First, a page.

They put in their time, the exhaustive seasons adding up to a frantic 24/7 rate.
Their teams were annual contenders that won championships and fostered player relationships to last a lifetime. Now two of the area's most highly regarded high school basketball coaches have called it quits.
Paul Hayes with the Woodcreek boys in Roseville won 322 games over 16 seasons with two Sac-Joaquin Section and two Northern California championships, including last season's prestigious Open Division banner.
Vic Pitton with the St. Francis girls in Sacramento amassed 334 victories over 16 seasons with two section titles and the 2016 Division I NorCal banner.
The coaches combined to win 15 league championships, leading their teams with equal parts discipline, love and laughter. They're bowing out to catch their breath and enjoy family time.
"I've done this 25 years total and it's been a lot of fun, but it's time," said Hayes, who will remain as a business and technology teacher at Woodcreek. "There's no doubt that there's a lot of rewards in coaching, but it's a lot of time, too. It's especially true when you're running a program with so many things to do, including managing the lower levels, the concussion testing, the finger printing, the sportsmanship classes, the first-aid and CPR training, the travel, the fundraising, managing all the coaches, scheduling gym time, a litany of things.
"I've been so fortunate here with all the support, but it's time to do other activities and to be with family."
Hayes inherited a Timberwolves program in 1998 that had suffered through a 48-game losing streak. The streak ended with a win in his debut. He stepped down for four seasons to recharge and produced one of his more memorable seasons this winter, including handing Folsom it's lone Sierra Foothill League loss and upsetting a defending CIF State basketball champion in St. Joseph Notre Dame of Alameda in a NorCal Division II playoff game after losing 6-foot-11 national recruit Jordan Brown to Prolific Prep in the fall.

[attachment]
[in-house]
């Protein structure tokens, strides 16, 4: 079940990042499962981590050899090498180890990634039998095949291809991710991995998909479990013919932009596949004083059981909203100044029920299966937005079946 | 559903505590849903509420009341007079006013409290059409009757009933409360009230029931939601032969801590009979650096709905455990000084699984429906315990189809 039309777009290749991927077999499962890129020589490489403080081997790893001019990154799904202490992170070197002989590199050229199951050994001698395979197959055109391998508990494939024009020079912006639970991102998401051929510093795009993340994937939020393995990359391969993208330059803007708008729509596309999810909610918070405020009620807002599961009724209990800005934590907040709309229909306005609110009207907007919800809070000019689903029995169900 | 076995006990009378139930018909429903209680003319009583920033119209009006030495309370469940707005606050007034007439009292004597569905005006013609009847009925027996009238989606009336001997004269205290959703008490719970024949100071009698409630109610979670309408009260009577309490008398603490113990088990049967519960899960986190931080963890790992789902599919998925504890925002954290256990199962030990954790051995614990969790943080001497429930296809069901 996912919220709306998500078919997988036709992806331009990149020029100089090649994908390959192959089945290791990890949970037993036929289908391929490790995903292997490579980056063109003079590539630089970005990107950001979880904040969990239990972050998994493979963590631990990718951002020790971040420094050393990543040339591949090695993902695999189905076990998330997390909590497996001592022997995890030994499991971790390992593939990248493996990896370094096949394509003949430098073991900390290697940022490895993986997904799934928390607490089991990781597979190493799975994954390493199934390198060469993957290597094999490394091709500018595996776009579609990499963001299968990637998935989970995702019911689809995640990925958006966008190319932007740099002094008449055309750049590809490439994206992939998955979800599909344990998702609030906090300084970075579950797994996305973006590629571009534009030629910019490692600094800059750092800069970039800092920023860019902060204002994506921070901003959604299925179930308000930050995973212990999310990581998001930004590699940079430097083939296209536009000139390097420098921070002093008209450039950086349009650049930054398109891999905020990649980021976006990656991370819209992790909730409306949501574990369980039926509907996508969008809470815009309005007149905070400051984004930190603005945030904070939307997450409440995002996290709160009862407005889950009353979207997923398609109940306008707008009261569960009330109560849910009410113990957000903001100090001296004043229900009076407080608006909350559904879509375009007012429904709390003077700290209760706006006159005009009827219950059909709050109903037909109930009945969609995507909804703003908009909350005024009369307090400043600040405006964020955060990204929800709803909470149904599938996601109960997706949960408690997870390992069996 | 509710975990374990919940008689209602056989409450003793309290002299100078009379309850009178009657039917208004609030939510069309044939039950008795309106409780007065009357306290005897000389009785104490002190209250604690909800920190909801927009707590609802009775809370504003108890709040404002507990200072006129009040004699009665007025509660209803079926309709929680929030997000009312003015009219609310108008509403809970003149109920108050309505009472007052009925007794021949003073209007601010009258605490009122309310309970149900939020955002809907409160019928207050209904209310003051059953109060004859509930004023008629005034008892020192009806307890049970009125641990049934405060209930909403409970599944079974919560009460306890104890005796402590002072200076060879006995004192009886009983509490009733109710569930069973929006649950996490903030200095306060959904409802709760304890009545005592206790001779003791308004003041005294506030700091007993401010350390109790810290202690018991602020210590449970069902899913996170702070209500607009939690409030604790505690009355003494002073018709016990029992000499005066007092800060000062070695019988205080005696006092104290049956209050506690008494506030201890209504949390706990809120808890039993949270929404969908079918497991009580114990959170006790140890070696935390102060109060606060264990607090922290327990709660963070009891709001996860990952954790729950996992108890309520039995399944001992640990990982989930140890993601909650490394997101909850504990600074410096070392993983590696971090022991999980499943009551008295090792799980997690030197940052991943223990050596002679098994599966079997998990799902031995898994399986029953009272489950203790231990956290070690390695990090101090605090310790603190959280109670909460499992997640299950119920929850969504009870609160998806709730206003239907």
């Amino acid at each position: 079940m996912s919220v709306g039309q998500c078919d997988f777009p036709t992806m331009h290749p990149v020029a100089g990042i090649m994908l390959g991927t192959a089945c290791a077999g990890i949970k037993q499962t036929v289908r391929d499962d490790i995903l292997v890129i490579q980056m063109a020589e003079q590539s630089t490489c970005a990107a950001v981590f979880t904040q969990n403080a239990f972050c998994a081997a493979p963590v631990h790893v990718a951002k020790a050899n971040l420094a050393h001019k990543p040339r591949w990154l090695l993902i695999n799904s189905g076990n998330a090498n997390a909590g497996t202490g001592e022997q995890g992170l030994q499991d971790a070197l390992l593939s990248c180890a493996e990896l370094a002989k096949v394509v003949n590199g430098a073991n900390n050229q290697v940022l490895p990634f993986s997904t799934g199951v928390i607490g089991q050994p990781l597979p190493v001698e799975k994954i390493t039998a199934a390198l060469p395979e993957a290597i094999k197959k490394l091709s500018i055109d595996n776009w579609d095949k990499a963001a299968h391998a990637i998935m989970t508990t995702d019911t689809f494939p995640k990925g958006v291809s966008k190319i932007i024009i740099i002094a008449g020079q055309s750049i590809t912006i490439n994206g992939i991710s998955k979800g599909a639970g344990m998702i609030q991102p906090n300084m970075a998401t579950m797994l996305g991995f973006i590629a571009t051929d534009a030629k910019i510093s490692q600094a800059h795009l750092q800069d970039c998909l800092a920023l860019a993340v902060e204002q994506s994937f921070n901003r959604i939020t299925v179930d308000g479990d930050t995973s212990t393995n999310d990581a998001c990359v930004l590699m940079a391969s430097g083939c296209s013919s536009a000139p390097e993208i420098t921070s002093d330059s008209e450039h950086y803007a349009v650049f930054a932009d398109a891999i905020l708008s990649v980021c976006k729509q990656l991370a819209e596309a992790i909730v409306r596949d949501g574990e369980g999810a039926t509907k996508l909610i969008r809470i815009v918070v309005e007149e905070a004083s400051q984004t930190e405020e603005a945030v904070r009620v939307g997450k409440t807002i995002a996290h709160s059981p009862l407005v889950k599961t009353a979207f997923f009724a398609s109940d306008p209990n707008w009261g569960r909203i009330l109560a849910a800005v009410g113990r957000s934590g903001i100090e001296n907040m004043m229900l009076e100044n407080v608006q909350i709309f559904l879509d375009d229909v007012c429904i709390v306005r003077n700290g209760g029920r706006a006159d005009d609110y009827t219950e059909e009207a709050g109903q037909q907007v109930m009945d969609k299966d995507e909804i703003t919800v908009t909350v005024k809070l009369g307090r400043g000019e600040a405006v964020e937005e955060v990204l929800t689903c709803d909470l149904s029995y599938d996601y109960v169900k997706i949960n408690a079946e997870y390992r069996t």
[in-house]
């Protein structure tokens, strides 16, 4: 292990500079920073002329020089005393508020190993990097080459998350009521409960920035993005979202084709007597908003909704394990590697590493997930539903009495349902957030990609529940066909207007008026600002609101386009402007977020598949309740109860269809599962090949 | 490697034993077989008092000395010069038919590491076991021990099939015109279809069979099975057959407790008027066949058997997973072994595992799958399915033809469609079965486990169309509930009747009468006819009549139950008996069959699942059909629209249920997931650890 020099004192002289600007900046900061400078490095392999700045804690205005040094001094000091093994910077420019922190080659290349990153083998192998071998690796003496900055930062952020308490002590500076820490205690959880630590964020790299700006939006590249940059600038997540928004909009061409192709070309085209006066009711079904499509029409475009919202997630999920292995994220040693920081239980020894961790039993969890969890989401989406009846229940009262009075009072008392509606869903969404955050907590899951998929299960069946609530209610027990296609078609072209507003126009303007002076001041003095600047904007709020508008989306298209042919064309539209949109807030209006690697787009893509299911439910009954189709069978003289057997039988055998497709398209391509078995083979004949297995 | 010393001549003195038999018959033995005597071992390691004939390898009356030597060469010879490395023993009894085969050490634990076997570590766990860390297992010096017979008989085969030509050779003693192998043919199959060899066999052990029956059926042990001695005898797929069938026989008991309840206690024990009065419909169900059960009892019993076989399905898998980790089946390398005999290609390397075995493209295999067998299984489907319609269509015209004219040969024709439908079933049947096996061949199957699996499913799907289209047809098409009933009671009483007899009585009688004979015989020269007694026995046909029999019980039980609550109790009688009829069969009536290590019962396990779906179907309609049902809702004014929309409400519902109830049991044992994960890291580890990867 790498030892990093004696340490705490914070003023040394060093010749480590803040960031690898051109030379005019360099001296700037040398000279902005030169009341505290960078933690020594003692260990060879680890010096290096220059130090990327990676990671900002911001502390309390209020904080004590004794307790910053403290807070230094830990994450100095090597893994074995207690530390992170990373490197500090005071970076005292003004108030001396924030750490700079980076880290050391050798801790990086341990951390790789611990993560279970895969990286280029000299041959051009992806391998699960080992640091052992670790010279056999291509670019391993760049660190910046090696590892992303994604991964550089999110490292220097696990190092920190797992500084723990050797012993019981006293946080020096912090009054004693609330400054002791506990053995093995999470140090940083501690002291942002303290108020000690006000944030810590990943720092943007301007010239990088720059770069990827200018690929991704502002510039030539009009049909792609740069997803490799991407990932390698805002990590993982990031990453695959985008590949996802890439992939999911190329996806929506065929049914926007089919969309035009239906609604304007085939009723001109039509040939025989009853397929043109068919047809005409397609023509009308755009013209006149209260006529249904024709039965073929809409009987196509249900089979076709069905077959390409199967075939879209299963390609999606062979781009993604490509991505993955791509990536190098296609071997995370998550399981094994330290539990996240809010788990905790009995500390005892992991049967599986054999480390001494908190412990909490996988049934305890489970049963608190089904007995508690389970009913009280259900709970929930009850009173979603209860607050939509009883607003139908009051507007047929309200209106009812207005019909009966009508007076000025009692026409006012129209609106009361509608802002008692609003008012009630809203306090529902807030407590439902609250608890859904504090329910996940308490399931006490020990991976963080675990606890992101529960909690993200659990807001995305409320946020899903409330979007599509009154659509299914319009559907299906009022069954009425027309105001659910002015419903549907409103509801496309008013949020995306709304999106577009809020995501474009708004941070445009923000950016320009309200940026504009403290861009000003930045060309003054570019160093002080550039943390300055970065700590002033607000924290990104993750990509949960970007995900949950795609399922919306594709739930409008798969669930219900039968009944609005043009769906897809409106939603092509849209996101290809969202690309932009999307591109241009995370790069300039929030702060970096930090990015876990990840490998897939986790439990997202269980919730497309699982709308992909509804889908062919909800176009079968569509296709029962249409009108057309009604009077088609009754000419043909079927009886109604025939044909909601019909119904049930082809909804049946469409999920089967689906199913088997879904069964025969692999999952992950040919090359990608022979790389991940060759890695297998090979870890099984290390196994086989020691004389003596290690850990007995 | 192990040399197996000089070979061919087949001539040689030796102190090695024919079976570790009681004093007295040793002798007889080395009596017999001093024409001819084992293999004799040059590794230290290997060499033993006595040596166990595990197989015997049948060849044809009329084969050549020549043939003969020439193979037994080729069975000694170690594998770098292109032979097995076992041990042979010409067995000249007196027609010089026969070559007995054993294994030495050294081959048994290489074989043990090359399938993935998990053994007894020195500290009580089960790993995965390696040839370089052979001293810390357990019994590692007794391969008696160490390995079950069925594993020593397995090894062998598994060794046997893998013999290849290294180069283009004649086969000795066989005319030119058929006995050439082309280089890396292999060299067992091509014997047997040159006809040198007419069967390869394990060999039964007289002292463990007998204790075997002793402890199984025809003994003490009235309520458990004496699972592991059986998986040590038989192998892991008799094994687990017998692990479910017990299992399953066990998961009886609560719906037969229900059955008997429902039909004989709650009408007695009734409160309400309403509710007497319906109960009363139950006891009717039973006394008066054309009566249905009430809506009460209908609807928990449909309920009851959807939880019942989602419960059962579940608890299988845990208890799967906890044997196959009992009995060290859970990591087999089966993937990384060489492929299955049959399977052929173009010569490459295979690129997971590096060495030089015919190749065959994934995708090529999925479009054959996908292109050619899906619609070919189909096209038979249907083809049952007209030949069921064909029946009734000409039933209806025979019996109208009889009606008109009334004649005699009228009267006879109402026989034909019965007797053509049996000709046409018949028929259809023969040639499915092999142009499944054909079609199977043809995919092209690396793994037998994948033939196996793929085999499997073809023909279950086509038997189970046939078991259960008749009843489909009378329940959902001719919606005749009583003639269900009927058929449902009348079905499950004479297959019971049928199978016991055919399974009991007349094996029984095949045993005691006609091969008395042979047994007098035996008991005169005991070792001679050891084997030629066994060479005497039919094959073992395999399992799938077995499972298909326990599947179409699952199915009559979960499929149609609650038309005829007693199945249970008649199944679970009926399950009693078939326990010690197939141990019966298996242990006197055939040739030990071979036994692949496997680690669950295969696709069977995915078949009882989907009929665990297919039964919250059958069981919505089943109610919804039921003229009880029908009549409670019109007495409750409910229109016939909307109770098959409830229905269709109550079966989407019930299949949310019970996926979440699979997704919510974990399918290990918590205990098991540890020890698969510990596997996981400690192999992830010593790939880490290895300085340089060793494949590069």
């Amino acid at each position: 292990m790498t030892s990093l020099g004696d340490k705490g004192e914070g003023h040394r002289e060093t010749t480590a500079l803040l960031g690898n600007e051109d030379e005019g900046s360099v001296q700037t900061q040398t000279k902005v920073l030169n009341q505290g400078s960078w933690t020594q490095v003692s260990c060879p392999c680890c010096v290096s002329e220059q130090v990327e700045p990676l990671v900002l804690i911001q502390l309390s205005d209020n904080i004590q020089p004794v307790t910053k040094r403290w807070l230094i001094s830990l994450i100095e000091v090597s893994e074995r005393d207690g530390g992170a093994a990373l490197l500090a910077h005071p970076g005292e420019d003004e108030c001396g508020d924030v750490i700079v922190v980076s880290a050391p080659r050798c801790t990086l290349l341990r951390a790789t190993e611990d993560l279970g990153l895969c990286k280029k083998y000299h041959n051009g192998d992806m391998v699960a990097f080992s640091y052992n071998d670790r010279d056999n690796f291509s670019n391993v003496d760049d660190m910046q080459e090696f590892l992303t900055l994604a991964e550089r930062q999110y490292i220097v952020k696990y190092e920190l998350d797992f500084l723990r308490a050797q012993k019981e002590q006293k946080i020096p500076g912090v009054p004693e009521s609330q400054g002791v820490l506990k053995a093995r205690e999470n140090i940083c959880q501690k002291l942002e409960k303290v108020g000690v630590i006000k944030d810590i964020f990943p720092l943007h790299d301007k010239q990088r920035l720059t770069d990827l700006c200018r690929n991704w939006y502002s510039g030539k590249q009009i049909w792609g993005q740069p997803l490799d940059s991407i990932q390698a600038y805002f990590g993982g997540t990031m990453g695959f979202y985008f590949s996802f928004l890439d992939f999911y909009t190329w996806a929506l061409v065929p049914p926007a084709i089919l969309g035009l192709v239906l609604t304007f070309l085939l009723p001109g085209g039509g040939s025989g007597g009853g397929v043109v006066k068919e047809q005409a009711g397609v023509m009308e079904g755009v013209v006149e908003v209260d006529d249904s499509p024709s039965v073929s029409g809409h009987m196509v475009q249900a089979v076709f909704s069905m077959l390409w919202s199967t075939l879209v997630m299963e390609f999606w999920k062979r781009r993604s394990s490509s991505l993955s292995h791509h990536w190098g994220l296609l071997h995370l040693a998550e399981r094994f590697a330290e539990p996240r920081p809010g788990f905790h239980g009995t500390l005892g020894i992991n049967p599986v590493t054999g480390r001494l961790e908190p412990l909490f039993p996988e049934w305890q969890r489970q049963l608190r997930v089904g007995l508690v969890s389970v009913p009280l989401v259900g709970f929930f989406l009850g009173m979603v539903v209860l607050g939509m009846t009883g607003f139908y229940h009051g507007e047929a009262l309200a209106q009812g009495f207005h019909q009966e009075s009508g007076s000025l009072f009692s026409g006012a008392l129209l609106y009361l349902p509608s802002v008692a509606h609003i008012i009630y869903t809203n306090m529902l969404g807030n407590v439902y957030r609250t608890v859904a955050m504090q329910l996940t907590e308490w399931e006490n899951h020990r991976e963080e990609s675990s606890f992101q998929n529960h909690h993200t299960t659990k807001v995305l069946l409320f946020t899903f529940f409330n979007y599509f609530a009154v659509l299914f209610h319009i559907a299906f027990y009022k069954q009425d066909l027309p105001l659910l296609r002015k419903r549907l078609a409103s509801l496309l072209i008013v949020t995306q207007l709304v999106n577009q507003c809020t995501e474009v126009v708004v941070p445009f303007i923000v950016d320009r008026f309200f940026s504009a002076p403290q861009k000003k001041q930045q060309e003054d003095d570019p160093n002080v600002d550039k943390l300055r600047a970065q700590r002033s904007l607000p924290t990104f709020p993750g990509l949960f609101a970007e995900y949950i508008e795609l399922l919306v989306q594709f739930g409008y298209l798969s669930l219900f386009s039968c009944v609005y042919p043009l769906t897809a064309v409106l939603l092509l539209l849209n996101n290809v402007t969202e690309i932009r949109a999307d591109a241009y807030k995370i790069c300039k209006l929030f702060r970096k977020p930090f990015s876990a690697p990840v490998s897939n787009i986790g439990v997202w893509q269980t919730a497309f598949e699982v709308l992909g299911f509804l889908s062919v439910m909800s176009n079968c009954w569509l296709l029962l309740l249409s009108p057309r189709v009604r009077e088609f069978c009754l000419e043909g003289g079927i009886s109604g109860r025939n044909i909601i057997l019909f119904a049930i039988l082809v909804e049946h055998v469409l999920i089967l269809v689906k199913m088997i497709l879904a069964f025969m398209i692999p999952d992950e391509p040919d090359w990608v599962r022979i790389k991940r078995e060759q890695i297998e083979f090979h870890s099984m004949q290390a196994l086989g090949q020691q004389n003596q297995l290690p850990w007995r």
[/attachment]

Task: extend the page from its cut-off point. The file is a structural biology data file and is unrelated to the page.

"Great memories," he said.
Like Hayes, Pitton said he was delighted with his program's success. He took over a Troubadours program used to success and kept on winning.
"I am pleased, very, very much so," Pitton said. "If you don't have a passion to coach, it does not work. You have to be able to gain satisfaction and energy from what you do, and it requires a lot of energy. The girls' effort sustained me. They put their heart and soul into this.
"It's just time to be with family."
Pitton and his wife Susan of 30 years will move to Mississippi in the summer, where they are having a home built some 15 minutes away from where their daughter, Alison, is raising their two young grandsons. Alison, 33, is a St. Francis graduate.
"I didn't want to see my grandsons grow up through Facebook – we wanted to be there to see it," Pitton said. "It's motivated my wife and me."
Pitton reflected for a moment on his first wife, Cathy, who died when Alison was 4.
"It was so sad, and I've seen hell, and I've been through it, and I did my best to stay on track and create as normal of a life as possible for Alison," Pitton said. "When Alison was 4, she'd say that she had a mother in heaven and a mother on Earth.
"I've had a great time at St. Francis, but it's family time now."
Woodcreek is seeking a new coach. St. Francis has named Heather Brownholtz, who has won lower-level championships at St. Francis, as Pitton's successor.